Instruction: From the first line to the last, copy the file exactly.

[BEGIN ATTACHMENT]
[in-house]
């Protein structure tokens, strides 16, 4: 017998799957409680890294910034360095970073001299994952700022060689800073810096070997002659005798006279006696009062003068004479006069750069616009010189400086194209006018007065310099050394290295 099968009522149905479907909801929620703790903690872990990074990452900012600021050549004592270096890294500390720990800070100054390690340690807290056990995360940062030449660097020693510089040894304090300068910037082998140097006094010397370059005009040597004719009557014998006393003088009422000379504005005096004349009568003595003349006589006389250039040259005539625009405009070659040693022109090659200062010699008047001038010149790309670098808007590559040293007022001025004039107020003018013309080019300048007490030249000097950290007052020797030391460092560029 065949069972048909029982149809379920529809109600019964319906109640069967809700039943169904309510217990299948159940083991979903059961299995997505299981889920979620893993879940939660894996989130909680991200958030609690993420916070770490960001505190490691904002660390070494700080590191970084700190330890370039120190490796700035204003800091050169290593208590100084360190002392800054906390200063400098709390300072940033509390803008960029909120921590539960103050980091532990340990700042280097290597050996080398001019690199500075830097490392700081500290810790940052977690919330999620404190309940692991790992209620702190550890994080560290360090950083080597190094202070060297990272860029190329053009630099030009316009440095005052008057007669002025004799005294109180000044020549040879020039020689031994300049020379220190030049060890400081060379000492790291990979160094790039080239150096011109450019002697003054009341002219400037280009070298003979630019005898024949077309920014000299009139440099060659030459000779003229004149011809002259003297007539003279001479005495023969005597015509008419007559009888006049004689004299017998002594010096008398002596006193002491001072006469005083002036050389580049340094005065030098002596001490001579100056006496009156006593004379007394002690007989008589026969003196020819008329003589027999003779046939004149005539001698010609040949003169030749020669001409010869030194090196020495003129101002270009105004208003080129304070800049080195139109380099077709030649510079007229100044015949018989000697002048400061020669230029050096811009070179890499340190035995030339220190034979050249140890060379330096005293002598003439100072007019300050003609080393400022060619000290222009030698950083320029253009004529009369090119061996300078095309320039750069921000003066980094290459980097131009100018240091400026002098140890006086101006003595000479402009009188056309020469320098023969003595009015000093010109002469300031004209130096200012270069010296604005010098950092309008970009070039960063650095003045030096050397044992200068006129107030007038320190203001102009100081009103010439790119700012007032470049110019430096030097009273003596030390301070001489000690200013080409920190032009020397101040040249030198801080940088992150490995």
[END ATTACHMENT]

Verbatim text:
[in-house]
């Protein structure tokens, strides 16, 4: 017998799957409680890294910034360095970073001299994952700022060689800073810096070997002659005798006279006696009062003068004479006069750069616009010189400086194209006018007065310099050394290295 099968009522149905479907909801929620703790903690872990990074990452900012600021050549004592270096890294500390720990800070100054390690340690807290056990995360940062030449660097020693510089040894304090300068910037082998140097006094010397370059005009040597004719009557014998006393003088009422000379504005005096004349009568003595003349006589006389250039040259005539625009405009070659040693022109090659200062010699008047001038010149790309670098808007590559040293007022001025004039107020003018013309080019300048007490030249000097950290007052020797030391460092560029 065949069972048909029982149809379920529809109600019964319906109640069967809700039943169904309510217990299948159940083991979903059961299995997505299981889920979620893993879940939660894996989130909680991200958030609690993420916070770490960001505190490691904002660390070494700080590191970084700190330890370039120190490796700035204003800091050169290593208590100084360190002392800054906390200063400098709390300072940033509390803008960029909120921590539960103050980091532990340990700042280097290597050996080398001019690199500075830097490392700081500290810790940052977690919330999620404190309940692991790992209620702190550890994080560290360090950083080597190094202070060297990272860029190329053009630099030009316009440095005052008057007669002025004799005294109180000044020549040879020039020689031994300049020379220190030049060890400081060379000492790291990979160094790039080239150096011109450019002697003054009341002219400037280009070298003979630019005898024949077309920014000299009139440099060659030459000779003229004149011809002259003297007539003279001479005495023969005597015509008419007559009888006049004689004299017998002594010096008398002596006193002491001072006469005083002036050389580049340094005065030098002596001490001579100056006496009156006593004379007394002690007989008589026969003196020819008329003589027999003779046939004149005539001698010609040949003169030749020669001409010869030194090196020495003129101002270009105004208003080129304070800049080195139109380099077709030649510079007229100044015949018989000697002048400061020669230029050096811009070179890499340190035995030339220190034979050249140890060379330096005293002598003439100072007019300050003609080393400022060619000290222009030698950083320029253009004529009369090119061996300078095309320039750069921000003066980094290459980097131009100018240091400026002098140890006086101006003595000479402009009188056309020469320098023969003595009015000093010109002469300031004209130096200012270069010296604005010098950092309008970009070039960063650095003045030096050397044992200068006129107030007038320190203001102009100081009103010439790119700012007032470049110019430096030097009273003596030390301070001489000690200013080409920190032009020397101040040249030198801080940088992150490995």